Tonight I cry. I have made space for that this week. The world must stop for a time.

    Many of us in the cancer blogosphere are uneasily waiting.

    We haven’t heard a peep from Susan Neibur of Toddler Planet. She was diagnosed with Inflammatory Breast Cancer in 2007, and her road has been far more difficult than mine. It may be coming to an end. I can’t bear the thought. Her last post was before the hospice people came, on January 22. I hope against hope, waiting to hear that she’s rallied, she’s back in her chair with her little boys cozying up and making her laugh.

    Despite getting knocked down by recurrences over and over, Susan has been a scrapper in the world of advocacy, what a dear friend of mine would call a She-ro. She’s my hero, and if she leaves the planet I’ll call her my angel. She’s been an inspiration to me for as long as I’ve had the privilege to know her, which hasn’t been long enough. I’m profoundly grateful that I got to meet her face to face in D.C. last year, and actually hug her.

    Sending hugs and prayers Susan, waiting with hope to hear that you’re all right.

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    Well, the holiday hiatus is over. I went to one of my jobs yesterday, so I am gearing up for the routine.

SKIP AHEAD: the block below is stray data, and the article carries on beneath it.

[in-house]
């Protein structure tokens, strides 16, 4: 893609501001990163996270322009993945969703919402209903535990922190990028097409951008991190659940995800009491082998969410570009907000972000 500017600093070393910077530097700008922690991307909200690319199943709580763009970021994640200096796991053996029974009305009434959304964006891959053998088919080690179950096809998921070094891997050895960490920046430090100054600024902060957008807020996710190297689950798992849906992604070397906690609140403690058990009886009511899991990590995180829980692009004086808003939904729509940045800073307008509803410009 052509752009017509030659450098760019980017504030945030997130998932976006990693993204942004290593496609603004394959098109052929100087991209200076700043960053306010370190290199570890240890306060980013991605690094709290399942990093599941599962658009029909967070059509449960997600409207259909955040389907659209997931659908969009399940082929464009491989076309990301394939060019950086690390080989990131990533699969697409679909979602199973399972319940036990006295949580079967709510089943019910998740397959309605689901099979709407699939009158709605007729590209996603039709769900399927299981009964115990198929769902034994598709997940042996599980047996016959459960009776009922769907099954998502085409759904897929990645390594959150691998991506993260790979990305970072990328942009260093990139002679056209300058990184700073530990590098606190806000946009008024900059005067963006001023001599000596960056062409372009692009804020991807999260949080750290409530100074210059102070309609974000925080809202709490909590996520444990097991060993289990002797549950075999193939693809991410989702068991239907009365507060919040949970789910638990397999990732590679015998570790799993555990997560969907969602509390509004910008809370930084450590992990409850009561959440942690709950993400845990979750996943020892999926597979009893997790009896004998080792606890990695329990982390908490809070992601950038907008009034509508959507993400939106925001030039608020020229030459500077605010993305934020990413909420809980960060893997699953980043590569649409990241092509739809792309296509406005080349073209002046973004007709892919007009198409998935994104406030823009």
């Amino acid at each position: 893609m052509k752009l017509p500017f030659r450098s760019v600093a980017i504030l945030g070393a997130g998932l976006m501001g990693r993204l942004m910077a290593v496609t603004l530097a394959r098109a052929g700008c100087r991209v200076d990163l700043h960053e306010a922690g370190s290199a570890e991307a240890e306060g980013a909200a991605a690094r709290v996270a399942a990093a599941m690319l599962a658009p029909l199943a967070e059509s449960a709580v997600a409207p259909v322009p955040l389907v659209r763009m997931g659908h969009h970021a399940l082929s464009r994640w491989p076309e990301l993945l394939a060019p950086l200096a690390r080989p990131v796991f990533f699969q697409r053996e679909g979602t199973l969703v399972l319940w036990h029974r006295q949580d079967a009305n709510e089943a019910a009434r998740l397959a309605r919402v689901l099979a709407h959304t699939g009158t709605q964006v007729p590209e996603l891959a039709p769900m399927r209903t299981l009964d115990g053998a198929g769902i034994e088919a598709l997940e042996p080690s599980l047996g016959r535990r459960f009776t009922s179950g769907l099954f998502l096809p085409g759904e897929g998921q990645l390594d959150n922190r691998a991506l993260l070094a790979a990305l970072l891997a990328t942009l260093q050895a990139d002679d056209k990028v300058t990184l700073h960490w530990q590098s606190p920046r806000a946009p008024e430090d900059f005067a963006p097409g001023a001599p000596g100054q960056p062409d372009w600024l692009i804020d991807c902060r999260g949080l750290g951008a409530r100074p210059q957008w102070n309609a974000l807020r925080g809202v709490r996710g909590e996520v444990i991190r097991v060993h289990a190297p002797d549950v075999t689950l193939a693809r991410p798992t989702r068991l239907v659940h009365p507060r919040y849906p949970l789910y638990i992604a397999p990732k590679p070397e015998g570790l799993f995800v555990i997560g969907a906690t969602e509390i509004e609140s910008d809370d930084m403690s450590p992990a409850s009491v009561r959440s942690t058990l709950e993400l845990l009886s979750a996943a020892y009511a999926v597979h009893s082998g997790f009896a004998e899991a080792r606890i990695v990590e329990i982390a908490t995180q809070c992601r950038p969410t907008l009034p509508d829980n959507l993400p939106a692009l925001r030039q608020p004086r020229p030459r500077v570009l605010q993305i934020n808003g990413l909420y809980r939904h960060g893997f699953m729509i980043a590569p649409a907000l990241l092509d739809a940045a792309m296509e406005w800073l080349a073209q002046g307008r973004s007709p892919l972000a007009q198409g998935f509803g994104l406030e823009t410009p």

I worked on the break, but it was fun work, not scheduled work, and I could do it as I liked. I wrote some articles for Yahoo and had fun poking fun at politicians. I did a lot of reading, thinking, focusing.

    It was a tough time among my blogger friends. Sometimes when that happens I just drop out for awhile. That doesn’t help them and it doesn’t help me. What helps me is being engaged in making things better. As 2012 begins, I am again grateful that I am still healthy.

    What I was certain of when I emerged from cancer treatment in 2008 was that a life I loved would be the best medicine to get me well and keep me well. I am continuing to discover what that means exactly. Advocating for the cure for breast cancer is important, and I feel driven to do that. I also have realized lately that it isn’t enough. In a way I’ve lost track of the strategy I used to get well, the decision to really live a life that is joy to me in every way I can discover.

    Yesterday I went to work at the hospital for the first time this year. It was a difficult, sweet, rich, frustrating day. I can’t imagine doing anything else than what I did. I gave massage to four very sick children, and made a difference for them. They broke my heart and made it sing at the same time.